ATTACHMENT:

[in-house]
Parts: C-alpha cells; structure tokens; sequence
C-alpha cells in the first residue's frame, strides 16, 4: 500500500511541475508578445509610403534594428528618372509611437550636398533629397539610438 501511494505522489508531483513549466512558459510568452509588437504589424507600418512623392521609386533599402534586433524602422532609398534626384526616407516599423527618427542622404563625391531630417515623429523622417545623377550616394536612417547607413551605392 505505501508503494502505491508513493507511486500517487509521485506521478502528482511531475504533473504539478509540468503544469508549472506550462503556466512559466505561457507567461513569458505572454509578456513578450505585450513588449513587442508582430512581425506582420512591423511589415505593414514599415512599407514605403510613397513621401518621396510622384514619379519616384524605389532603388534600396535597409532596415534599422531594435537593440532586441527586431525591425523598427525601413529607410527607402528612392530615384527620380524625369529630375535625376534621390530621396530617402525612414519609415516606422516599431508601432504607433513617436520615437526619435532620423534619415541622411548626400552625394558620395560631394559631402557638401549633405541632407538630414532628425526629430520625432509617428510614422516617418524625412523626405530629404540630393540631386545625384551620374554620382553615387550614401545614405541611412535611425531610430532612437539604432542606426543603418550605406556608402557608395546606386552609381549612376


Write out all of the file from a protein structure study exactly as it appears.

[in-house]
Parts: C-alpha cells; structure tokens; sequence
C-alpha cells in the first residue's frame, strides 16, 4: 500500500511541475508578445509610403534594428528618372509611437550636398533629397539610438 501511494505522489508531483513549466512558459510568452509588437504589424507600418512623392521609386533599402534586433524602422532609398534626384526616407516599423527618427542622404563625391531630417515623429523622417545623377550616394536612417547607413551605392 505505501508503494502505491508513493507511486500517487509521485506521478502528482511531475504533473504539478509540468503544469508549472506550462503556466512559466505561457507567461513569458505572454509578456513578450505585450513588449513587442508582430512581425506582420512591423511589415505593414514599415512599407514605403510613397513621401518621396510622384514619379519616384524605389532603388534600396535597409532596415534599422531594435537593440532586441527586431525591425523598427525601413529607410527607402528612392530615384527620380524625369529630375535625376534621390530621396530617402525612414519609415516606422516599431508601432504607433513617436520615437526619435532620423534619415541622411548626400552625394558620395560631394559631402557638401549633405541632407538630414532628425526629430520625432509617428510614422516617418524625412523626405530629404540630393540631386545625384551620374554620382553615387550614401545614405541611412535611425531610430532612437539604432542606426543603418550605406556608402557608395546606386552609381549612376